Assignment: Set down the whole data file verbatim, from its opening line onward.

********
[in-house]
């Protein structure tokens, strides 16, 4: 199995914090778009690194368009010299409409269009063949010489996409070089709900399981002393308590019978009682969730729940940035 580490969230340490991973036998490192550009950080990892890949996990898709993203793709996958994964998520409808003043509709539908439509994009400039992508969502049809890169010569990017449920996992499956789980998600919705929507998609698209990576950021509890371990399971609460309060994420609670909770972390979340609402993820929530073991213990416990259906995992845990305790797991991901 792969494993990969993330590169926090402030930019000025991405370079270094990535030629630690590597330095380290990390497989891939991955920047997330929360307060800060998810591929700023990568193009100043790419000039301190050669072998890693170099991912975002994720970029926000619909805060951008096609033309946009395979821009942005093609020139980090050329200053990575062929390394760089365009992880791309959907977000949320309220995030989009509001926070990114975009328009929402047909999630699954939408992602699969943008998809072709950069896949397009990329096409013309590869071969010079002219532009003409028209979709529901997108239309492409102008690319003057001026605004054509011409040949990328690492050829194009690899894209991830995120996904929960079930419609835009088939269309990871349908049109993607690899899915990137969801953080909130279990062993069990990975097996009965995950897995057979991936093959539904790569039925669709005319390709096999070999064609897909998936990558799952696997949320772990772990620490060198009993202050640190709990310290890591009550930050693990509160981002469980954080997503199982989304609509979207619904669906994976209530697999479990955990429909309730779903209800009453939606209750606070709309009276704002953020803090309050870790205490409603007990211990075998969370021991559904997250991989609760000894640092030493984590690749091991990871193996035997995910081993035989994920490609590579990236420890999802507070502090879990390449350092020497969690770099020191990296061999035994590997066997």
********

[in-house]
């Protein structure tokens, strides 16, 4: 199995914090778009690194368009010299409409269009063949010489996409070089709900399981002393308590019978009682969730729940940035 580490969230340490991973036998490192550009950080990892890949996990898709993203793709996958994964998520409808003043509709539908439509994009400039992508969502049809890169010569990017449920996992499956789980998600919705929507998609698209990576950021509890371990399971609460309060994420609670909770972390979340609402993820929530073991213990416990259906995992845990305790797991991901 792969494993990969993330590169926090402030930019000025991405370079270094990535030629630690590597330095380290990390497989891939991955920047997330929360307060800060998810591929700023990568193009100043790419000039301190050669072998890693170099991912975002994720970029926000619909805060951008096609033309946009395979821009942005093609020139980090050329200053990575062929390394760089365009992880791309959907977000949320309220995030989009509001926070990114975009328009929402047909999630699954939408992602699969943008998809072709950069896949397009990329096409013309590869071969010079002219532009003409028209979709529901997108239309492409102008690319003057001026605004054509011409040949990328690492050829194009690899894209991830995120996904929960079930419609835009088939269309990871349908049109993607690899899915990137969801953080909130279990062993069990990975097996009965995950897995057979991936093959539904790569039925669709005319390709096999070999064609897909998936990558799952696997949320772990772990620490060198009993202050640190709990310290890591009550930050693990509160981002469980954080997503199982989304609509979207619904669906994976209530697999479990955990429909309730779903209800009453939606209750606070709309009276704002953020803090309050870790205490409603007990211990075998969370021991559904997250991989609760000894640092030493984590690749091991990871193996035997995910081993035989994920490609590579990236420890999802507070502090879990390449350092020497969690770099020191990296061999035994590997066997």